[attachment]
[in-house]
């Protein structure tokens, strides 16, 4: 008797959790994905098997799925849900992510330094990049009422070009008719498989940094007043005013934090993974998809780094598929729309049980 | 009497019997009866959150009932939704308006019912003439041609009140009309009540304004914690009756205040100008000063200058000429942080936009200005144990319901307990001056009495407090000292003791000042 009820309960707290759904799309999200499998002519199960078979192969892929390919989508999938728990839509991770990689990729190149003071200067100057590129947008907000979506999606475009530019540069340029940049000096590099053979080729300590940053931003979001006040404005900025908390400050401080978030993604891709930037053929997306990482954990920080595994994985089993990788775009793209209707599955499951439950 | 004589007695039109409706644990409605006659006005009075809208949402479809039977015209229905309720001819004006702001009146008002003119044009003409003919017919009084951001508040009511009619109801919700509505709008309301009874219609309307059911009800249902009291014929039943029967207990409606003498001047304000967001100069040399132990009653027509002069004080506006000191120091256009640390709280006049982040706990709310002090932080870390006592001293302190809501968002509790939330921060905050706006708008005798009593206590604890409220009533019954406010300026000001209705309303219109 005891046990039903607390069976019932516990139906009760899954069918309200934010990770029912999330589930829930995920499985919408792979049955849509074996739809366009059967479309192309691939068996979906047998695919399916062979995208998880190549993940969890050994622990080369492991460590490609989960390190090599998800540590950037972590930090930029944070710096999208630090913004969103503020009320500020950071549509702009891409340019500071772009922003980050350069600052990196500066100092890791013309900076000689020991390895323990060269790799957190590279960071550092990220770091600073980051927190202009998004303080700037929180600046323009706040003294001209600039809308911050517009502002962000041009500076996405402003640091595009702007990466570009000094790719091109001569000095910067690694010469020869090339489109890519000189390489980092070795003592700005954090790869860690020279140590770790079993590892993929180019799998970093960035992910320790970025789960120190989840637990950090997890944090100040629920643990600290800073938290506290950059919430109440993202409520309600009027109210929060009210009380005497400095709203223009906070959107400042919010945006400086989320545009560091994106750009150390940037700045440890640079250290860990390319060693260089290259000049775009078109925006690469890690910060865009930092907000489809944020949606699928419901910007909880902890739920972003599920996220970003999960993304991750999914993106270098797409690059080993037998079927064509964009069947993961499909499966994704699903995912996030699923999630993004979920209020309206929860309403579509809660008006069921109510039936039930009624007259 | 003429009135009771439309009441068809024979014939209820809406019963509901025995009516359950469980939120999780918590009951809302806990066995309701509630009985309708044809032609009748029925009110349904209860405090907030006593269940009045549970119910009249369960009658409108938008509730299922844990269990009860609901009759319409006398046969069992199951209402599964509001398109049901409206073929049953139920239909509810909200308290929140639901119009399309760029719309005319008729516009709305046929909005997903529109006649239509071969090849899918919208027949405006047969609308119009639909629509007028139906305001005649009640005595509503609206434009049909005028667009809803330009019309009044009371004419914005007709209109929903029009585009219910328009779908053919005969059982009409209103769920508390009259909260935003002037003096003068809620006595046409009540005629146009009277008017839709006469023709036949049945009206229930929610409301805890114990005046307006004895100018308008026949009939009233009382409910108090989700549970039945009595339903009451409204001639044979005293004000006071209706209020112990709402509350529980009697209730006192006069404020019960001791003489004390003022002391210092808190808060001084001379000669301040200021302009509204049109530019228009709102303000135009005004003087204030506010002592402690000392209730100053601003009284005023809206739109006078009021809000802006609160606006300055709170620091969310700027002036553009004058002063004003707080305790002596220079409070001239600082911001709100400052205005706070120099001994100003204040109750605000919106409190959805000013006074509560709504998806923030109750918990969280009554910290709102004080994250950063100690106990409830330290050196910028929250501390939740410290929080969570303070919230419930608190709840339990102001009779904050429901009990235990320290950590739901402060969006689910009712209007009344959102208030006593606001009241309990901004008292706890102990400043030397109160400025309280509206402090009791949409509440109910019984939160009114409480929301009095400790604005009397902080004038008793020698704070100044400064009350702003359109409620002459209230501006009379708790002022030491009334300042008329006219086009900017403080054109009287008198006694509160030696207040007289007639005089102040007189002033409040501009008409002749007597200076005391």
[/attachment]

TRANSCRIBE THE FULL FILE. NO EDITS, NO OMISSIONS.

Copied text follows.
[in-house]
């Protein structure tokens, strides 16, 4: 008797959790994905098997799925849900992510330094990049009422070009008719498989940094007043005013934090993974998809780094598929729309049980 | 009497019997009866959150009932939704308006019912003439041609009140009309009540304004914690009756205040100008000063200058000429942080936009200005144990319901307990001056009495407090000292003791000042 009820309960707290759904799309999200499998002519199960078979192969892929390919989508999938728990839509991770990689990729190149003071200067100057590129947008907000979506999606475009530019540069340029940049000096590099053979080729300590940053931003979001006040404005900025908390400050401080978030993604891709930037053929997306990482954990920080595994994985089993990788775009793209209707599955499951439950 | 004589007695039109409706644990409605006659006005009075809208949402479809039977015209229905309720001819004006702001009146008002003119044009003409003919017919009084951001508040009511009619109801919700509505709008309301009874219609309307059911009800249902009291014929039943029967207990409606003498001047304000967001100069040399132990009653027509002069004080506006000191120091256009640390709280006049982040706990709310002090932080870390006592001293302190809501968002509790939330921060905050706006708008005798009593206590604890409220009533019954406010300026000001209705309303219109 005891046990039903607390069976019932516990139906009760899954069918309200934010990770029912999330589930829930995920499985919408792979049955849509074996739809366009059967479309192309691939068996979906047998695919399916062979995208998880190549993940969890050994622990080369492991460590490609989960390190090599998800540590950037972590930090930029944070710096999208630090913004969103503020009320500020950071549509702009891409340019500071772009922003980050350069600052990196500066100092890791013309900076000689020991390895323990060269790799957190590279960071550092990220770091600073980051927190202009998004303080700037929180600046323009706040003294001209600039809308911050517009502002962000041009500076996405402003640091595009702007990466570009000094790719091109001569000095910067690694010469020869090339489109890519000189390489980092070795003592700005954090790869860690020279140590770790079993590892993929180019799998970093960035992910320790970025789960120190989840637990950090997890944090100040629920643990600290800073938290506290950059919430109440993202409520309600009027109210929060009210009380005497400095709203223009906070959107400042919010945006400086989320545009560091994106750009150390940037700045440890640079250290860990390319060693260089290259000049775009078109925006690469890690910060865009930092907000489809944020949606699928419901910007909880902890739920972003599920996220970003999960993304991750999914993106270098797409690059080993037998079927064509964009069947993961499909499966994704699903995912996030699923999630993004979920209020309206929860309403579509809660008006069921109510039936039930009624007259 | 003429009135009771439309009441068809024979014939209820809406019963509901025995009516359950469980939120999780918590009951809302806990066995309701509630009985309708044809032609009748029925009110349904209860405090907030006593269940009045549970119910009249369960009658409108938008509730299922844990269990009860609901009759319409006398046969069992199951209402599964509001398109049901409206073929049953139920239909509810909200308290929140639901119009399309760029719309005319008729516009709305046929909005997903529109006649239509071969090849899918919208027949405006047969609308119009639909629509007028139906305001005649009640005595509503609206434009049909005028667009809803330009019309009044009371004419914005007709209109929903029009585009219910328009779908053919005969059982009409209103769920508390009259909260935003002037003096003068809620006595046409009540005629146009009277008017839709006469023709036949049945009206229930929610409301805890114990005046307006004895100018308008026949009939009233009382409910108090989700549970039945009595339903009451409204001639044979005293004000006071209706209020112990709402509350529980009697209730006192006069404020019960001791003489004390003022002391210092808190808060001084001379000669301040200021302009509204049109530019228009709102303000135009005004003087204030506010002592402690000392209730100053601003009284005023809206739109006078009021809000802006609160606006300055709170620091969310700027002036553009004058002063004003707080305790002596220079409070001239600082911001709100400052205005706070120099001994100003204040109750605000919106409190959805000013006074509560709504998806923030109750918990969280009554910290709102004080994250950063100690106990409830330290050196910028929250501390939740410290929080969570303070919230419930608190709840339990102001009779904050429901009990235990320290950590739901402060969006689910009712209007009344959102208030006593606001009241309990901004008292706890102990400043030397109160400025309280509206402090009791949409509440109910019984939160009114409480929301009095400790604005009397902080004038008793020698704070100044400064009350702003359109409620002459209230501006009379708790002022030491009334300042008329006219086009900017403080054109009287008198006694509160030696207040007289007639005089102040007189002033409040501009008409002749007597200076005391």